• enhanced assurance that adequate resources will be put to bridging to post-
closure in a way that enhances indigenous people’s well-being (1–7)
• greater understanding and less suspicion of the operation/project; ongoing
knowledge of site conditions (1)
• enhanced assurance that Native Americans or First Nations people will have
the opportunity to participate in decisions that affect their future; greater
confidence in the future as a result (1–7)
• greater confidence that those who carry the social and environmental risks
will share in the benefits (1–7)
• enhanced education, health and social capital for current and future gener-
ations (1–7)
• improved security and reduced risk for indigenous people (1–7)

e. The Government Case


• improved confidence that a greater range of values (political constituents)
have been factored into project-related decision-making processes (1–7)
• more efficient mix of regulatory, economic and voluntary incentives to
achieve policy objectives (1, 6)
• improved relations between regulators, company and other communities of
interest (1, 6)
• enhanced respect for government (1–7)

20 MINING, MINERALS AND SUSTAINABLE DEVELOPMENT NORTH AMERICA


7. Issues in Bringing Theory to Practice
During the deliberations of the Task 2 Work Group, a number of issues were debated that
were generally agreed upon in principle although the specifics of practical treatment were
left unresolved. The list includes:
• The equity issue: effectively addressing the distribution of costs, benefits and risks
among parties implicated by a mining/mineral project or operation;
• Trade-offs: how to best design and implement decision-making systems and
approaches that effectively and fairly address trade-offs in any given site applica-
tion;
• Need and alternatives: how to most effectively and fairly assess the need for a
given project and/or commodity in light of considerations and alternatives that
span local to global implications;
• Achieving a whole system perspective: seeing, understanding and factoring in a
sense of the whole system, not just the small component parts;
• Uncertainty, precaution and adaptive management: dealing with uncertainty
using an appropriate level of precaution and an adaptive management approach;
• The attribution problem and dealing with cumulative impacts: how to best
address the common situation where a project is one of a number of contributors
to social, cultural, economic and environmental change or stress—how to best
establish the cumulative implications; how to best proportion responsibility; and
who should take responsibility for the analysis;
• Integration, synthesis and language: how to engender a respect for the contribu-
tion of many disciplines and build a synthesis that draws on their many insights;
how to address the challenge of finding a common language to facilitate such an
approach.
These issues are not new. Many have grappled with them before and others will contin-
ue to work on them in the future as different approaches to their resolution are tried.
Together, they are a testament to some of the complexities that must be faced in bring-
ing the ideas of sustainability from theory to practice. In the paragraphs below, each is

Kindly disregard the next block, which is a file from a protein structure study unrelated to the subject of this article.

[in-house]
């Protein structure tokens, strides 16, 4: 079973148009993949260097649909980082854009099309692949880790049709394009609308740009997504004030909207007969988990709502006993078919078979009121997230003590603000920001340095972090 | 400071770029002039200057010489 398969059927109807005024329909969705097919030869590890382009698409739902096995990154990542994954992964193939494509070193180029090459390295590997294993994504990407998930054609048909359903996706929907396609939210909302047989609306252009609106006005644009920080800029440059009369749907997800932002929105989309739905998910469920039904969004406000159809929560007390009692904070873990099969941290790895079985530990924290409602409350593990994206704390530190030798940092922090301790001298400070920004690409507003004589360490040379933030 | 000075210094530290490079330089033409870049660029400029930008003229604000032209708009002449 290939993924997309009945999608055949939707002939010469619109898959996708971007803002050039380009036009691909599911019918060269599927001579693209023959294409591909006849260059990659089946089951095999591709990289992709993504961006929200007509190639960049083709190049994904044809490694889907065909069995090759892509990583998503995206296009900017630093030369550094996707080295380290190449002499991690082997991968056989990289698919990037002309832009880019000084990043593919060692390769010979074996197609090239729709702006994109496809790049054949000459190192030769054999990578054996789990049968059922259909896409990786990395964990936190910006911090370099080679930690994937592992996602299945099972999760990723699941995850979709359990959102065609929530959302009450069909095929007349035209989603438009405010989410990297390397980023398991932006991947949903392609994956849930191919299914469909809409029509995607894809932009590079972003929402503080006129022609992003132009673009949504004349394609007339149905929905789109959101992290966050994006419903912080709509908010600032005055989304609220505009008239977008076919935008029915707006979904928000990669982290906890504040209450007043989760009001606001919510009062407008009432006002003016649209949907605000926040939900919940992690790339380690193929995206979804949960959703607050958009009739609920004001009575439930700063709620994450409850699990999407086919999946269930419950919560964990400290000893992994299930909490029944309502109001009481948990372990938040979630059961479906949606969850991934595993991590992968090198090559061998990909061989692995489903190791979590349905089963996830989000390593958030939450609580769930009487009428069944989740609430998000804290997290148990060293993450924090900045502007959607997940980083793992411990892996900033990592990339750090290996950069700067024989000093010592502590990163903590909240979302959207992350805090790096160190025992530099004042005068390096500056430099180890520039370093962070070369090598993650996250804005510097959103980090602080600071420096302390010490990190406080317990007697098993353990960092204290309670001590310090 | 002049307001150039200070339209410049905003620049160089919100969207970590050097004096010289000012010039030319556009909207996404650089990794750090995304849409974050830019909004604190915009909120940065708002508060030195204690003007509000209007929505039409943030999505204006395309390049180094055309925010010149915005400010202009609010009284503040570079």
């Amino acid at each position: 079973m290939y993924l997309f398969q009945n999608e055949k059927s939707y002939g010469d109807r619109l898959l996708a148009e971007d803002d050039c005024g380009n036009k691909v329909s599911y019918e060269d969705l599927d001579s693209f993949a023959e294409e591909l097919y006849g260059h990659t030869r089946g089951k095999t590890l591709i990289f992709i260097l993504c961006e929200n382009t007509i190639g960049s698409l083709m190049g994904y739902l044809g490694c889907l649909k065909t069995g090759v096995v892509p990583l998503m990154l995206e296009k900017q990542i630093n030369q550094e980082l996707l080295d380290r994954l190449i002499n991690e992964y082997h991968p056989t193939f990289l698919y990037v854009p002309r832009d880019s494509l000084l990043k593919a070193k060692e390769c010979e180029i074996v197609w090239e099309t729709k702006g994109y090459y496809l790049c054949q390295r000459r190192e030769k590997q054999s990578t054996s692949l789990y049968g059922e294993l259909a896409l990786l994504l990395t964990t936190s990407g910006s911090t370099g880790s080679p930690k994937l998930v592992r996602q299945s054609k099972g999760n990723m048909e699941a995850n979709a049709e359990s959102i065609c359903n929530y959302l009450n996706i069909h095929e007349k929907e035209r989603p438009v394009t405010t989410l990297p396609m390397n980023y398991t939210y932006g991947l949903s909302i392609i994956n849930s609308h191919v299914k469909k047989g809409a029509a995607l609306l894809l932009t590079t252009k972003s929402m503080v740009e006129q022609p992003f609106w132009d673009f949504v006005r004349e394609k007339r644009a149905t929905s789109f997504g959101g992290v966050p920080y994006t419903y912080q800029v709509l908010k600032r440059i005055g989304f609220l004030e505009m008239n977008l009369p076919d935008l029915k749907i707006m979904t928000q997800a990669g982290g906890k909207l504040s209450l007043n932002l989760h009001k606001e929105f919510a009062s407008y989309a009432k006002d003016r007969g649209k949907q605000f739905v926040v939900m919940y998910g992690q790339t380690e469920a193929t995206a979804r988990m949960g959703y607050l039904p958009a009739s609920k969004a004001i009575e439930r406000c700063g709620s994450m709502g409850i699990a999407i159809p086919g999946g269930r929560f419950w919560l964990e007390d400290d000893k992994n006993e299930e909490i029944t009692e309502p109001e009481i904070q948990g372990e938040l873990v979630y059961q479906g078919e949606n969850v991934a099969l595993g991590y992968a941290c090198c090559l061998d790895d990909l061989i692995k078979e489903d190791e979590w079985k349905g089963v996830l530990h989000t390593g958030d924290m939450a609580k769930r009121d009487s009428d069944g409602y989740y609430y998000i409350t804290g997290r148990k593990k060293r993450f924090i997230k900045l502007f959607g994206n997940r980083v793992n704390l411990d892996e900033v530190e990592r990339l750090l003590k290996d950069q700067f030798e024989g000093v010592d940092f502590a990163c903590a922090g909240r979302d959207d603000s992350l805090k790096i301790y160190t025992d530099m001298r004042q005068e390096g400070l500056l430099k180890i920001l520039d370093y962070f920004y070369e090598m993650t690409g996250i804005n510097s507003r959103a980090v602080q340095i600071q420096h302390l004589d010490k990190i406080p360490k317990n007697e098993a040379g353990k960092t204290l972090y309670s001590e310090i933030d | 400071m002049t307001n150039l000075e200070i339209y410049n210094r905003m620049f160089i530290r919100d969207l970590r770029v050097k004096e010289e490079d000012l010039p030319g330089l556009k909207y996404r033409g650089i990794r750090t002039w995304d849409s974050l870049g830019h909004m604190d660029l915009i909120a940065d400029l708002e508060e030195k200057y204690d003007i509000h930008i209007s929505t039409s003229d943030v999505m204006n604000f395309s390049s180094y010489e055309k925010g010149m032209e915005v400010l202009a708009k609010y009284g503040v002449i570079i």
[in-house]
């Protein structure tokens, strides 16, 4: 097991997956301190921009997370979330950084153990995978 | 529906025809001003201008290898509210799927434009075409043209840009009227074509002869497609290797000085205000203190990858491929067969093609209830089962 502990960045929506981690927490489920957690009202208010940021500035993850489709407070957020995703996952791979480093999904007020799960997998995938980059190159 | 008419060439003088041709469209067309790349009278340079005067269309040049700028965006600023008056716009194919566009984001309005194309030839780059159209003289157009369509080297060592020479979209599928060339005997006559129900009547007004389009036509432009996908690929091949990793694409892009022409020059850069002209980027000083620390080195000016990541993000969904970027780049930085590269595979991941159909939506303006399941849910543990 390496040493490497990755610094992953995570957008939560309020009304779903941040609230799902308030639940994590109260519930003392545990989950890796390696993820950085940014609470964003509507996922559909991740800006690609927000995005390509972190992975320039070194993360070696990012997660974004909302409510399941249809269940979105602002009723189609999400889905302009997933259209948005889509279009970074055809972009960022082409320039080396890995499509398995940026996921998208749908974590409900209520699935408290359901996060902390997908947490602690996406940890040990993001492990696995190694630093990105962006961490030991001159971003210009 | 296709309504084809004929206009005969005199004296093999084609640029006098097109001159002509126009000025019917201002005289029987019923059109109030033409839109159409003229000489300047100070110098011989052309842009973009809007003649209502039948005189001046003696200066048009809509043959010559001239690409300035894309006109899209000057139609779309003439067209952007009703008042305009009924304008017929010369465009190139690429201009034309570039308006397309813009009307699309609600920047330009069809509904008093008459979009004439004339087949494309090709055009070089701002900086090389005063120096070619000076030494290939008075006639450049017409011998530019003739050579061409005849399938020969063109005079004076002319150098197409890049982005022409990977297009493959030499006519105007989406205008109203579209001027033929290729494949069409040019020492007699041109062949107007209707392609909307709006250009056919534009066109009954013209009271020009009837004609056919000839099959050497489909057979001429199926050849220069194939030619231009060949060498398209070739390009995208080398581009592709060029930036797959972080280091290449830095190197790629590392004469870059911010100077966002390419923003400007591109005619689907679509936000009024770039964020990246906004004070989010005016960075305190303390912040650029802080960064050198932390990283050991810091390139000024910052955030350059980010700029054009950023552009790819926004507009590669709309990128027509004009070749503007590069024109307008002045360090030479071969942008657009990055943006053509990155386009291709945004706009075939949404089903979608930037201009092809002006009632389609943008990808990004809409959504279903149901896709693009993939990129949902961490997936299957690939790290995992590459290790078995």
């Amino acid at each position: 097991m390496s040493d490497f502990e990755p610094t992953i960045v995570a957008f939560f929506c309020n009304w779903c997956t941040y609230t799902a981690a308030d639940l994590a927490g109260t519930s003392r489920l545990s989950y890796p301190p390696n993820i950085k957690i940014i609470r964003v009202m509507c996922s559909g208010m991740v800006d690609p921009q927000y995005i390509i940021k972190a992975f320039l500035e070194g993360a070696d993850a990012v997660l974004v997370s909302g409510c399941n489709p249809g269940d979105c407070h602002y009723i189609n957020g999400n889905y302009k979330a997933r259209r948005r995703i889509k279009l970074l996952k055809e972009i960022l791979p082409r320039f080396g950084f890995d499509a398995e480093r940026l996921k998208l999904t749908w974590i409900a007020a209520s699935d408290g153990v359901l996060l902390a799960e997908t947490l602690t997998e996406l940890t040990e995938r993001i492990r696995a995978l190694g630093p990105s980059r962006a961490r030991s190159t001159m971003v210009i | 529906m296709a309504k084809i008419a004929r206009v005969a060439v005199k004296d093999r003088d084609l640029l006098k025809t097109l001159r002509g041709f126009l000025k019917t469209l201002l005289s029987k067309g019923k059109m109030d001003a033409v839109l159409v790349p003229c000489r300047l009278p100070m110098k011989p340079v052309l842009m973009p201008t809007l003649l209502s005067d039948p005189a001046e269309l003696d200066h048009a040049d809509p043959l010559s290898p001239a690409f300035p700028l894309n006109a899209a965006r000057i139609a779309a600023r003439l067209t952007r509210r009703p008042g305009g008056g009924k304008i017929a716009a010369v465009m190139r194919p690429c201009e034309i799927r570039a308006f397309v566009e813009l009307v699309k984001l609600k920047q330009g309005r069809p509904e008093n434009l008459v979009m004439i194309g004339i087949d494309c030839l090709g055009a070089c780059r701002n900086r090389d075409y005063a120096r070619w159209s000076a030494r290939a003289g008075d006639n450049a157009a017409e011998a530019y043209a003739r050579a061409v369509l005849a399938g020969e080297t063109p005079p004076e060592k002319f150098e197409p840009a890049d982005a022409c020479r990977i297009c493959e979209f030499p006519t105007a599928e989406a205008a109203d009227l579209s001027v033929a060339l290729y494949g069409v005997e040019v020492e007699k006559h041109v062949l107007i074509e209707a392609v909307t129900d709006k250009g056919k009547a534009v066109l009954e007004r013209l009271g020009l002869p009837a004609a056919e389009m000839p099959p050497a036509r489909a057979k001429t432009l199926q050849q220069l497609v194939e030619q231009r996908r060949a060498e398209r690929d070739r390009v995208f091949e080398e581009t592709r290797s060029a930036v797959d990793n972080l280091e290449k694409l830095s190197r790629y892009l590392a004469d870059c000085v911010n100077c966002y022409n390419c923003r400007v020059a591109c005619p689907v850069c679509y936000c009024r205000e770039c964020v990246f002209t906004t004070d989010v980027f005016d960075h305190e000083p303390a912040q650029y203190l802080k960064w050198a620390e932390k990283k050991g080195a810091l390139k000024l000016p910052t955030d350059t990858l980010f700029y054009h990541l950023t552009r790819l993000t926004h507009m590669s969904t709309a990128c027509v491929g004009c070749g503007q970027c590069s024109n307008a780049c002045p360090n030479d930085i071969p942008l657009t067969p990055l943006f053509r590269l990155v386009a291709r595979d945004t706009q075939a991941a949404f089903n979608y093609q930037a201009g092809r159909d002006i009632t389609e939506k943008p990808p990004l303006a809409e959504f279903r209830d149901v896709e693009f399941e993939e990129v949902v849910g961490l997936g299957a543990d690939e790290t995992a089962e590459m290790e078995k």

briefly discussed.
The Equity Issue: Addressing the Distribution of Costs, Benefits and
Risks.
Addressing the fairness and equity of the distribution of costs, benefits and risks arising
from an activity such as mining, is a central concern in all literature dealing with sus-
tainability and sustainable development. Ensuring equitable and fair distribution is
always included in sets of sustainability “principles.”
There are several practical difficulties in achieving this ideal. First, the broad envelope of
sustainability concerns includes environmental, economic, social and cultural attributes.
The task of identifying and assessing the costs, benefits and risks associated with all of
these is complex and society is early in the process of learning how to do so.
Second, current corporate, government and public interest culture, policy and even law,
stand in the way of a comprehensive and openly transparent treatment of this issue.
Third, no one party (company, community or government) has access to all the pertinent
data and information to undertake a full analysis. And while government is best placed
to undertake this task, it has not been fully mandated to do so.

SEVEN QUESTIONS TO SUSTAINABILITY: HOW TO ASSESS THE CONTRIBUTION OF MINING AND MINERALS ACTIVITIES 21
Finally, while relevant methods exist to contribute to such equity analyses, there is no
broadly accepted approach.
This framework includes treatment of the distribution of costs, benefits and risks.
Although it will take time to develop satisfactory ways of addressing the topic, it is not
going to disappear. In the interim, this will likely continue to be a source of tension.
Addressing Trade-offs
“Sustainability” involves the maintenance of certain necessary or desired characteristics of
human society and/or the ecosystem. However, deciding what is necessary or desired is a
values-based process that will depend on who is deciding. In practice, trade-offs are made
between interests, across ecosystem components, across space and across time.
Ideally, effective and fair treatment of trade-offs involves at least the following four steps:
1. articulation of the general principles that will guide the decision-making process;